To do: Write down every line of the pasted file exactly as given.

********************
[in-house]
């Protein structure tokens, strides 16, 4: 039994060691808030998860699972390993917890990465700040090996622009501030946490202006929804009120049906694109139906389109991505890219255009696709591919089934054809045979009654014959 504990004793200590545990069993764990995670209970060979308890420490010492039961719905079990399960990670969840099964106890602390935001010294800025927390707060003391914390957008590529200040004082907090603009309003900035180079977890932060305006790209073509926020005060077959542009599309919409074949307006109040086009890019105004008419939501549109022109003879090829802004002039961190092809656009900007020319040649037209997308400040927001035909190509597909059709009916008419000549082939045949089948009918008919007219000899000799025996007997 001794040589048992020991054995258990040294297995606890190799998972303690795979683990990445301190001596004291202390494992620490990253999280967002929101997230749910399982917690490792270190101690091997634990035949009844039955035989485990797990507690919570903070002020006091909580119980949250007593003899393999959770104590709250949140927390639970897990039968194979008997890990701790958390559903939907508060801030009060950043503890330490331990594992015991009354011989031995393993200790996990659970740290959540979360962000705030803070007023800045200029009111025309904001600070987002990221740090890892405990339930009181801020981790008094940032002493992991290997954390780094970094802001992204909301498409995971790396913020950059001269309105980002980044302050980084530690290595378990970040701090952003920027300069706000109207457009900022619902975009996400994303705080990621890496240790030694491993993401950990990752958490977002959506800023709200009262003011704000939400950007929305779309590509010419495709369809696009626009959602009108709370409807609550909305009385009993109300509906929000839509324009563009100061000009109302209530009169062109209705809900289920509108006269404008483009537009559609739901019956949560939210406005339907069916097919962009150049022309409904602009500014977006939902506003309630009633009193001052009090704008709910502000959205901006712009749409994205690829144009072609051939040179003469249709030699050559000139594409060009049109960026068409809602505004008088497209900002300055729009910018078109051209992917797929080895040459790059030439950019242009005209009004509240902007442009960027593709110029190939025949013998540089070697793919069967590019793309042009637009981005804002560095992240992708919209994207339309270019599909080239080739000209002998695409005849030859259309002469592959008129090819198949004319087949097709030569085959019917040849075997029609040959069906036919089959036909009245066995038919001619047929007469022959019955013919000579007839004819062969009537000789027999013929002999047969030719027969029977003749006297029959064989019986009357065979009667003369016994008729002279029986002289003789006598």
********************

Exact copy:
[in-house]
């Protein structure tokens, strides 16, 4: 039994060691808030998860699972390993917890990465700040090996622009501030946490202006929804009120049906694109139906389109991505890219255009696709591919089934054809045979009654014959 504990004793200590545990069993764990995670209970060979308890420490010492039961719905079990399960990670969840099964106890602390935001010294800025927390707060003391914390957008590529200040004082907090603009309003900035180079977890932060305006790209073509926020005060077959542009599309919409074949307006109040086009890019105004008419939501549109022109003879090829802004002039961190092809656009900007020319040649037209997308400040927001035909190509597909059709009916008419000549082939045949089948009918008919007219000899000799025996007997 001794040589048992020991054995258990040294297995606890190799998972303690795979683990990445301190001596004291202390494992620490990253999280967002929101997230749910399982917690490792270190101690091997634990035949009844039955035989485990797990507690919570903070002020006091909580119980949250007593003899393999959770104590709250949140927390639970897990039968194979008997890990701790958390559903939907508060801030009060950043503890330490331990594992015991009354011989031995393993200790996990659970740290959540979360962000705030803070007023800045200029009111025309904001600070987002990221740090890892405990339930009181801020981790008094940032002493992991290997954390780094970094802001992204909301498409995971790396913020950059001269309105980002980044302050980084530690290595378990970040701090952003920027300069706000109207457009900022619902975009996400994303705080990621890496240790030694491993993401950990990752958490977002959506800023709200009262003011704000939400950007929305779309590509010419495709369809696009626009959602009108709370409807609550909305009385009993109300509906929000839509324009563009100061000009109302209530009169062109209705809900289920509108006269404008483009537009559609739901019956949560939210406005339907069916097919962009150049022309409904602009500014977006939902506003309630009633009193001052009090704008709910502000959205901006712009749409994205690829144009072609051939040179003469249709030699050559000139594409060009049109960026068409809602505004008088497209900002300055729009910018078109051209992917797929080895040459790059030439950019242009005209009004509240902007442009960027593709110029190939025949013998540089070697793919069967590019793309042009637009981005804002560095992240992708919209994207339309270019599909080239080739000209002998695409005849030859259309002469592959008129090819198949004319087949097709030569085959019917040849075997029609040959069906036919089959036909009245066995038919001619047929007469022959019955013919000579007839004819062969009537000789027999013929002999047969030719027969029977003749006297029959064989019986009357065979009667003369016994008729002279029986002289003789006598």